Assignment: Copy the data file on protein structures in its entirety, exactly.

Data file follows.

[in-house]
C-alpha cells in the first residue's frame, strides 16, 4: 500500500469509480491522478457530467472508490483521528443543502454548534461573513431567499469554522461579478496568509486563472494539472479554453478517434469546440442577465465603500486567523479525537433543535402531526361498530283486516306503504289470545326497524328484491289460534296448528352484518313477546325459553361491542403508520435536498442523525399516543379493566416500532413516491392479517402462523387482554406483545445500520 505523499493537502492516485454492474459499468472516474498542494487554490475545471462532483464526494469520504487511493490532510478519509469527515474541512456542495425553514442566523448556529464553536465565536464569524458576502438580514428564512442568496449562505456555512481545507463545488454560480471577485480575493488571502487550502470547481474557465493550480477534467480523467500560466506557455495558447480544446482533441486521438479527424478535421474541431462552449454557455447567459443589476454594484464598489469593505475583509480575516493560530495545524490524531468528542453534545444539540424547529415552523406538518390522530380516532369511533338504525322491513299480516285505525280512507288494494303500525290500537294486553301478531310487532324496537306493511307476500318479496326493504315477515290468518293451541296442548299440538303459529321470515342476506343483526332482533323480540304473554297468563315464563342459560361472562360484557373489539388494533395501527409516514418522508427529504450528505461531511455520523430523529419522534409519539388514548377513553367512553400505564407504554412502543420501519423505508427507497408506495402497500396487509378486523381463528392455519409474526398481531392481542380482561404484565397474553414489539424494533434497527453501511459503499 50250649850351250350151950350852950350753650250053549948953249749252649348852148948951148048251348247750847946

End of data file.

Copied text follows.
[in-house]
C-alpha cells in the first residue's frame, strides 16, 4: 500500500469509480491522478457530467472508490483521528443543502454548534461573513431567499469554522461579478496568509486563472494539472479554453478517434469546440442577465465603500486567523479525537433543535402531526361498530283486516306503504289470545326497524328484491289460534296448528352484518313477546325459553361491542403508520435536498442523525399516543379493566416500532413516491392479517402462523387482554406483545445500520 505523499493537502492516485454492474459499468472516474498542494487554490475545471462532483464526494469520504487511493490532510478519509469527515474541512456542495425553514442566523448556529464553536465565536464569524458576502438580514428564512442568496449562505456555512481545507463545488454560480471577485480575493488571502487550502470547481474557465493550480477534467480523467500560466506557455495558447480544446482533441486521438479527424478535421474541431462552449454557455447567459443589476454594484464598489469593505475583509480575516493560530495545524490524531468528542453534545444539540424547529415552523406538518390522530380516532369511533338504525322491513299480516285505525280512507288494494303500525290500537294486553301478531310487532324496537306493511307476500318479496326493504315477515290468518293451541296442548299440538303459529321470515342476506343483526332482533323480540304473554297468563315464563342459560361472562360484557373489539388494533395501527409516514418522508427529504450528505461531511455520523430523529419522534409519539388514548377513553367512553400505564407504554412502543420501519423505508427507497408506495402497500396487509378486523381463528392455519409474526398481531392481542380482561404484565397474553414489539424494533434497527453501511459503499 50250649850351250350151950350852950350753650250053549948953249749252649348852148948951148048251348247750847946